The exercise was intended to demonstrate that programming doesn’t have to flow through a large, enterprise-wide system, according to session moderator Dr. Lyle Berkowitz, medical director of clinical information systems at Northwestern Memorial Physicians Group in Chicago and Director, Szollosi Healthcare Innovation Program (SHIP). Such a strategy can help vendors “build a recipe” for serving small but important needs of providers, Berkowitz said.

Both approaches were meant to save time and money in meeting the challenge, based on the “secret ingredient,” a form to allow physicians to send electronic “expect” notices to hospital emergency departments. This being programming and not cooking, the two teams learned that secret 2½ weeks ago, rather than at the start of the hour, à la Kitchen Stadium.

The common theme between the TV show and the HIMSS event is that the competitors had to move quickly and adjust to the twist thrown in by the “chairman.” Berkowitz asked the programmers to make modifications on the fly, with the audience voting on whether each should repurpose the form or change how messages are sent.

(Unfortunately, due to the smaller-than-expected turnout for the closing session of HIT X.0, Berkowitz didn’t ask attendees to choose a winner, as had been planned. Update: Berkowitz told MobiHealthNews in an email: “There was never any intention to name a winner on this one… the intent of the session was to explain what agile programming meant and to show some varying styles.”)

Naegele and Whitney quickly repurposed their form to make it suitable for a school infirmary, for example, to report sports injuries. HealthFinch co-founders Jonathan Baran and Ash Gupta tweaked their “ExpectER” program to output SMS text messages rather than make automated phone calls in a computerized voice.

Though Naegele and Whitney were slowed by Internet connectivity problems on the stage, both teams got the job done in a matter of minutes.

“The beauty of the agile approach is flexibility,” Gupta said.

“We love working in an agile environment. Organizations don’t,” added Baran.

Of course, getting organizational buy-in is a challenge in itself. One reason is that an agile strategy calls for users to accept an app early in the development process — the “first inning,” as Naegele described it — while typical software doesn’t make it to beta testers until more like the “seventh inning.” Seeing something so early could make it seem like the programmers don’t know what they’re doing, Naegele said.

Indeed, the apps on display were pretty simple, but that was as much because of the intended purpose as it was the agile strategy. According to Whitney, the ED is a hectic, distracting environment, so he and Naegele wanted to provide a minimum level of information to support better care for when an on-call doctor gets paged in the middle of the night.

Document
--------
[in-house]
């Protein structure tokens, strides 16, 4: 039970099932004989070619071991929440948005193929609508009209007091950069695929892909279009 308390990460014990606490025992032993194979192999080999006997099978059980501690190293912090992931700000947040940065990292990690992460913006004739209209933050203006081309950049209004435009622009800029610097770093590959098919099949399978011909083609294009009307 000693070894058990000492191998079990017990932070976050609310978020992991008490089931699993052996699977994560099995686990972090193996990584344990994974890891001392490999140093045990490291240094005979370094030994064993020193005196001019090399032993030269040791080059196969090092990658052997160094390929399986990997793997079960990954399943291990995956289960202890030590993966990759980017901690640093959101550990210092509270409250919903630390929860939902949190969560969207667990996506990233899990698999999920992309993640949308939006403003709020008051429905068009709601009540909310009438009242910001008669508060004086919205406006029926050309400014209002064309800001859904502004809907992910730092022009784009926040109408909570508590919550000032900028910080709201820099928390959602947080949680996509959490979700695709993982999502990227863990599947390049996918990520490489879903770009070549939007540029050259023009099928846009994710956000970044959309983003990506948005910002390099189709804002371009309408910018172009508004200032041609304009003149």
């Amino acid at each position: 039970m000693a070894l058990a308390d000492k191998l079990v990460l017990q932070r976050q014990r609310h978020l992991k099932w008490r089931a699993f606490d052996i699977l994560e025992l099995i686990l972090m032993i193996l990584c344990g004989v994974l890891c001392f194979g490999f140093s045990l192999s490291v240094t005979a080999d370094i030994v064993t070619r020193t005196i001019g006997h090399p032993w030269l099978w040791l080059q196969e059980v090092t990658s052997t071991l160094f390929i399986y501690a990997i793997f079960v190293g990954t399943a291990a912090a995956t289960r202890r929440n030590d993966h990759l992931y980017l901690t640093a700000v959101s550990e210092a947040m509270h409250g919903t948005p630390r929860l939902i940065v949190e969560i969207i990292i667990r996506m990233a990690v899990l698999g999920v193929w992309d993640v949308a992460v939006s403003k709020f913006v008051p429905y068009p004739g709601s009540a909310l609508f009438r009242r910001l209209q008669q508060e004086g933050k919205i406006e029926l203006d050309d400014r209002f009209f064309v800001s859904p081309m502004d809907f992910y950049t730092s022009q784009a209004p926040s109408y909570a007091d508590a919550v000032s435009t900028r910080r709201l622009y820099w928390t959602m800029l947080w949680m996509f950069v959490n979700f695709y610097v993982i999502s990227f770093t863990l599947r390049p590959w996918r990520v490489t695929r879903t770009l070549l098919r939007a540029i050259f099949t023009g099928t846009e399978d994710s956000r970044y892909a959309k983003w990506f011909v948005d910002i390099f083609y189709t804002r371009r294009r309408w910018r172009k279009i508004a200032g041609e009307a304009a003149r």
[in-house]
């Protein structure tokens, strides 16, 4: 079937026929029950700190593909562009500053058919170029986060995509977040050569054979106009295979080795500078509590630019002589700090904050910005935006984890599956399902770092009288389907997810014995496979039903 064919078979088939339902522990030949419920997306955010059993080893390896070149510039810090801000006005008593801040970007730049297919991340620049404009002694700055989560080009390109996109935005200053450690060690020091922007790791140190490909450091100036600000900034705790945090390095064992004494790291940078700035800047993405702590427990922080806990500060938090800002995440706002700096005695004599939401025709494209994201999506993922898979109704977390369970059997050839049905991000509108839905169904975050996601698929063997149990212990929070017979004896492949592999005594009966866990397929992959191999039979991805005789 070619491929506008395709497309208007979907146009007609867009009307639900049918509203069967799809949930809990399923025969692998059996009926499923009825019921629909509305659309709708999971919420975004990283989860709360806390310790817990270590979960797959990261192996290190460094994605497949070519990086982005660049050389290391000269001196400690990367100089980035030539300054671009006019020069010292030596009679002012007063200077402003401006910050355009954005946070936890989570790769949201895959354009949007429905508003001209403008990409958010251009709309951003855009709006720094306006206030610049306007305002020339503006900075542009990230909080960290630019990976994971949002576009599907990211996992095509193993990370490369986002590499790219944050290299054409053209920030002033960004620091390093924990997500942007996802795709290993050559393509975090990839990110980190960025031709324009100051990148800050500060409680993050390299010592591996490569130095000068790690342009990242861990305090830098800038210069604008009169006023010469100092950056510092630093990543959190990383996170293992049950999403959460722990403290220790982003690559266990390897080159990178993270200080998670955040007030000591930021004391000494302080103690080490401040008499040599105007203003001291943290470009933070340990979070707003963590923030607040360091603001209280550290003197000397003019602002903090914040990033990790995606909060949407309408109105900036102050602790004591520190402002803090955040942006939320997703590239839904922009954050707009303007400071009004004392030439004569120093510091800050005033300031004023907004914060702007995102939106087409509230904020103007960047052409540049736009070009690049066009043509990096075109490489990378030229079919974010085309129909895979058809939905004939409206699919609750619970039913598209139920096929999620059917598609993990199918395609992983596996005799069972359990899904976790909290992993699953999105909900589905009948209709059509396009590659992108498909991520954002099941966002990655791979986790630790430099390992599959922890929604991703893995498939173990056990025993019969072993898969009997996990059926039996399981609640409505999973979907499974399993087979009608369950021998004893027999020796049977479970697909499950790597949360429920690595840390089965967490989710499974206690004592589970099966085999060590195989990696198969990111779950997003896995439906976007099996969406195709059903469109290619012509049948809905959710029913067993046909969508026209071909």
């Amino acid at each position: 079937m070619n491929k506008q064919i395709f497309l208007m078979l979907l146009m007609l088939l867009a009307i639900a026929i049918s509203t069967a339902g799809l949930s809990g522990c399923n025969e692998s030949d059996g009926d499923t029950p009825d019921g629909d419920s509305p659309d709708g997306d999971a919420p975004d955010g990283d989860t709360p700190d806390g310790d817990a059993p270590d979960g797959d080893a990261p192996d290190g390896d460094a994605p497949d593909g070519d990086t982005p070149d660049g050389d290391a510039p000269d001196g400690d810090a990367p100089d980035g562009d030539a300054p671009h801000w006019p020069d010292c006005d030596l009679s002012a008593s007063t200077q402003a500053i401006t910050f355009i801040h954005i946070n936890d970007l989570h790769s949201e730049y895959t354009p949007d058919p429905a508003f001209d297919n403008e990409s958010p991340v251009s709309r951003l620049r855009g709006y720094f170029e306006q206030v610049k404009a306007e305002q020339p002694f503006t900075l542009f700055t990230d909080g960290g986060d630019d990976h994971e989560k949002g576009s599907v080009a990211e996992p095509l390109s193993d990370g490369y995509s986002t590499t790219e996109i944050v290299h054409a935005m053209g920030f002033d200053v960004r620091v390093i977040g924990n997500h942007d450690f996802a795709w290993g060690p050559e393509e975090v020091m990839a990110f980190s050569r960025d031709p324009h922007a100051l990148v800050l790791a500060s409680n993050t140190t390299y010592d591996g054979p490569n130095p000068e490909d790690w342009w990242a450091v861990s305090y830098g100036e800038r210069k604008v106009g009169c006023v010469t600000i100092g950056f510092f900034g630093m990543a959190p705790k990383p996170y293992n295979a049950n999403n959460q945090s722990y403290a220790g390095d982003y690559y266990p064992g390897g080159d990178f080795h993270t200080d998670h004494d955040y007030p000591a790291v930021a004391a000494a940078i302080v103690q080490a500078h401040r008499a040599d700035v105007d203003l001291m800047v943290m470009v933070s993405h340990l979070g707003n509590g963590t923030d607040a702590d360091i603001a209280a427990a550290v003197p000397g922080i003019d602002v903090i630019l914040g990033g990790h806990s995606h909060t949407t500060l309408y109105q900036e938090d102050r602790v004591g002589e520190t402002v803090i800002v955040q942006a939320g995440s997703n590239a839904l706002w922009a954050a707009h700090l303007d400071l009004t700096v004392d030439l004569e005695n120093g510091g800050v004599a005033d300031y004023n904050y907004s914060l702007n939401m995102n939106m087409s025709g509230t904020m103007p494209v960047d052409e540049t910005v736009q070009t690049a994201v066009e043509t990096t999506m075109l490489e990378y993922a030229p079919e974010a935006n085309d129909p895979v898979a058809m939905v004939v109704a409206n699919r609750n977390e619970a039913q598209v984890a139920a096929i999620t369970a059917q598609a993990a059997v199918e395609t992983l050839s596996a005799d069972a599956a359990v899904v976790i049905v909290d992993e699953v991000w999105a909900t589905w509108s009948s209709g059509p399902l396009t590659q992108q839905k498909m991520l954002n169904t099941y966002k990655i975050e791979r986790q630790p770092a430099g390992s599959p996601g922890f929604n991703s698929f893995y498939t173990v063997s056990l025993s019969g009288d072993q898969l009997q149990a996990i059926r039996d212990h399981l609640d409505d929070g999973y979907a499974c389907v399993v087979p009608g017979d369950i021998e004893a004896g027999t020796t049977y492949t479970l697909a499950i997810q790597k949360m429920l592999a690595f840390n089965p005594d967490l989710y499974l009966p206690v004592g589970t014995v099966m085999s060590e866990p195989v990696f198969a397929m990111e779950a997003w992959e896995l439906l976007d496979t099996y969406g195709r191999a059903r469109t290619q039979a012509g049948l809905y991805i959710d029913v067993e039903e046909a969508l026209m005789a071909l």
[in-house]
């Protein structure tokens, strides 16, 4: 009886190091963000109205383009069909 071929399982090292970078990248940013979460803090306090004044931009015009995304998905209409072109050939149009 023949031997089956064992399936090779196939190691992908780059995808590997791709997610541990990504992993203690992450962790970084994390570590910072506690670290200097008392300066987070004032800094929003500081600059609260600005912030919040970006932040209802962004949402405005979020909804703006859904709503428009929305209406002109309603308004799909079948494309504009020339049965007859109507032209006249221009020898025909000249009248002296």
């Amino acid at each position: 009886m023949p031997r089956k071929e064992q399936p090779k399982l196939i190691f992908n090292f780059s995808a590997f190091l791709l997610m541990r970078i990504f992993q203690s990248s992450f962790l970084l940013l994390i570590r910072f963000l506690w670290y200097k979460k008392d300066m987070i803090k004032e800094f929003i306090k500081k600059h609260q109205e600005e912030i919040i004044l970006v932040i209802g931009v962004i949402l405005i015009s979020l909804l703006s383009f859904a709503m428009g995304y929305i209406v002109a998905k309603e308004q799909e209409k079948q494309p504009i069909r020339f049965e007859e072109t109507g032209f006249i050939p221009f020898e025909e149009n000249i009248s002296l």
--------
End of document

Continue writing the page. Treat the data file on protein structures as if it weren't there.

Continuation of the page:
Their app included just the patient’s name, date of birth, medication and allergy lists, past medical history, a clinical summary, the hospital name, the form of transportation and the method of notifying the ED. With the basic app in place, users later can opt for extra features, such as the ability to attach a digital photo to the “expect” notice, Whitney explained.

In agile programming, there’s a mantra: “Release early, iterate often and keep pace with reality,” Whitney said.

Egyptian mobile operators pilot Mobile Baby

By: Brian Dolan | Feb 23, 2011        

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GreatConnectionTwo mobile operators in Egypt, Orascom Telecom and Mobinil announced  a partnership with Great Connection to pilot the startup’s Mobile Baby service, which enables healthcare providers to send ultrasound images right to patients’ smartphones. Mobile Baby competes with paper print outs and DVDs and claims to cut down on the time and costs associated with providing expectant parents with a copy of their ultrasound images. The service also lets the patients share these images immediately with friends and family.

Great Connection explains the service in its recent press release: “Mobile Baby enables medical practitioners to send ultrasound images, video clips and 3D scans to and from referring physicians for remote medical diagnostics. The application works directly from ultrasound machines, with images delivered to any mobile phone via SMS, MMS and email.”

“Currently, the patient to doctor ratio in Egypt is 1 to 1,900,” Khaled Bichara, Group Chief Executive Officer, Orascom Telecom stated in the recent press release. ”This disparity makes it challenging for healthcare providers to meet the healthcare needs in Egypt’s rural regions, particularly pregnant women requiring pre-natal care. Mobile Baby is the first such service to be deployed in Egypt…” Bichara noted that Qualcomm is a partner in the pilot also. Qualcomm has helped introduce Great Connection to mobile operators around the world since the Swedish startup moved to San Diego early last year.

Great Connection noted in the press release that it plans to leverage its DICOM image transfer services in other areas beyond Mobile Baby.